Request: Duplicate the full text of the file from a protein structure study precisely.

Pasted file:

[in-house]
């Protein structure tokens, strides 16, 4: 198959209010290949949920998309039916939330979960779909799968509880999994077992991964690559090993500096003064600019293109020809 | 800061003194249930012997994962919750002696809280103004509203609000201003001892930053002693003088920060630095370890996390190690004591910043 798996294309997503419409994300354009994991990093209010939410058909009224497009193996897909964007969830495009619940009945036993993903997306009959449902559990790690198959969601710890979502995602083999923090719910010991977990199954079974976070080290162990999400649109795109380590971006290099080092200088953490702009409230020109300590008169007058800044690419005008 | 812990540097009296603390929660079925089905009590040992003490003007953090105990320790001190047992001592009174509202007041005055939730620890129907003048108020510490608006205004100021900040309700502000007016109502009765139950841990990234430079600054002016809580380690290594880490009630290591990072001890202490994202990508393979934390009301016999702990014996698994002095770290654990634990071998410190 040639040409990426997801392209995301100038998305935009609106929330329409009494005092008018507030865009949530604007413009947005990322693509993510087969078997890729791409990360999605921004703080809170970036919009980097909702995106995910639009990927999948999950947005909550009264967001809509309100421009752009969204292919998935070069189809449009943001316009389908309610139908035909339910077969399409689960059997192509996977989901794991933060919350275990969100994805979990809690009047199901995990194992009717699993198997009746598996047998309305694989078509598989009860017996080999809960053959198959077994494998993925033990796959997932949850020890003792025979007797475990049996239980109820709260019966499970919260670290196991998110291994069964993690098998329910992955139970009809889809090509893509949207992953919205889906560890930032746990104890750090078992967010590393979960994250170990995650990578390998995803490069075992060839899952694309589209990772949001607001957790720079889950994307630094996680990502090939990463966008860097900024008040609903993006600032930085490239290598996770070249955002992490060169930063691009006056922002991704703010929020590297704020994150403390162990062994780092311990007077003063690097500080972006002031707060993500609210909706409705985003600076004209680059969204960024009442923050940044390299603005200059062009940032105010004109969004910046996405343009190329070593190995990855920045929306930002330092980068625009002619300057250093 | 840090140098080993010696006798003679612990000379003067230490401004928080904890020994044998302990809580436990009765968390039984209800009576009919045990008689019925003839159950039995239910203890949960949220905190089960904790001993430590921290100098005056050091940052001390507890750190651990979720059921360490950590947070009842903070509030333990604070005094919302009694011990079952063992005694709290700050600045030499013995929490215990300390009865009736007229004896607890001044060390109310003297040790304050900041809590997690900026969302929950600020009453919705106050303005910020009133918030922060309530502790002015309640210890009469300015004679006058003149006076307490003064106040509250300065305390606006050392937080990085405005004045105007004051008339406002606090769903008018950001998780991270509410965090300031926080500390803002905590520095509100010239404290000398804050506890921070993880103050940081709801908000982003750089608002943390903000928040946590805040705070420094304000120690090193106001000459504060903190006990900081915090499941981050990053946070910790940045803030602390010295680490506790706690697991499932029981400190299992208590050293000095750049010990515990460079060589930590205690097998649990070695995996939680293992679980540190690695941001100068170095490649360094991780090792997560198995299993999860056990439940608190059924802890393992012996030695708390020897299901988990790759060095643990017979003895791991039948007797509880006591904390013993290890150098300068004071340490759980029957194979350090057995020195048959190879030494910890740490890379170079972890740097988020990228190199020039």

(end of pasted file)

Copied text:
[in-house]
């Protein structure tokens, strides 16, 4: 198959209010290949949920998309039916939330979960779909799968509880999994077992991964690559090993500096003064600019293109020809 | 800061003194249930012997994962919750002696809280103004509203609000201003001892930053002693003088920060630095370890996390190690004591910043 798996294309997503419409994300354009994991990093209010939410058909009224497009193996897909964007969830495009619940009945036993993903997306009959449902559990790690198959969601710890979502995602083999923090719910010991977990199954079974976070080290162990999400649109795109380590971006290099080092200088953490702009409230020109300590008169007058800044690419005008 | 812990540097009296603390929660079925089905009590040992003490003007953090105990320790001190047992001592009174509202007041005055939730620890129907003048108020510490608006205004100021900040309700502000007016109502009765139950841990990234430079600054002016809580380690290594880490009630290591990072001890202490994202990508393979934390009301016999702990014996698994002095770290654990634990071998410190 040639040409990426997801392209995301100038998305935009609106929330329409009494005092008018507030865009949530604007413009947005990322693509993510087969078997890729791409990360999605921004703080809170970036919009980097909702995106995910639009990927999948999950947005909550009264967001809509309100421009752009969204292919998935070069189809449009943001316009389908309610139908035909339910077969399409689960059997192509996977989901794991933060919350275990969100994805979990809690009047199901995990194992009717699993198997009746598996047998309305694989078509598989009860017996080999809960053959198959077994494998993925033990796959997932949850020890003792025979007797475990049996239980109820709260019966499970919260670290196991998110291994069964993690098998329910992955139970009809889809090509893509949207992953919205889906560890930032746990104890750090078992967010590393979960994250170990995650990578390998995803490069075992060839899952694309589209990772949001607001957790720079889950994307630094996680990502090939990463966008860097900024008040609903993006600032930085490239290598996770070249955002992490060169930063691009006056922002991704703010929020590297704020994150403390162990062994780092311990007077003063690097500080972006002031707060993500609210909706409705985003600076004209680059969204960024009442923050940044390299603005200059062009940032105010004109969004910046996405343009190329070593190995990855920045929306930002330092980068625009002619300057250093 | 840090140098080993010696006798003679612990000379003067230490401004928080904890020994044998302990809580436990009765968390039984209800009576009919045990008689019925003839159950039995239910203890949960949220905190089960904790001993430590921290100098005056050091940052001390507890750190651990979720059921360490950590947070009842903070509030333990604070005094919302009694011990079952063992005694709290700050600045030499013995929490215990300390009865009736007229004896607890001044060390109310003297040790304050900041809590997690900026969302929950600020009453919705106050303005910020009133918030922060309530502790002015309640210890009469300015004679006058003149006076307490003064106040509250300065305390606006050392937080990085405005004045105007004051008339406002606090769903008018950001998780991270509410965090300031926080500390803002905590520095509100010239404290000398804050506890921070993880103050940081709801908000982003750089608002943390903000928040946590805040705070420094304000120690090193106001000459504060903190006990900081915090499941981050990053946070910790940045803030602390010295680490506790706690697991499932029981400190299992208590050293000095750049010990515990460079060589930590205690097998649990070695995996939680293992679980540190690695941001100068170095490649360094991780090792997560198995299993999860056990439940608190059924802890393992012996030695708390020897299901988990790759060095643990017979003895791991039948007797509880006591904390013993290890150098300068004071340490759980029957194979350090057995020195048959190879030494910890740490890379170079972890740097988020990228190199020039």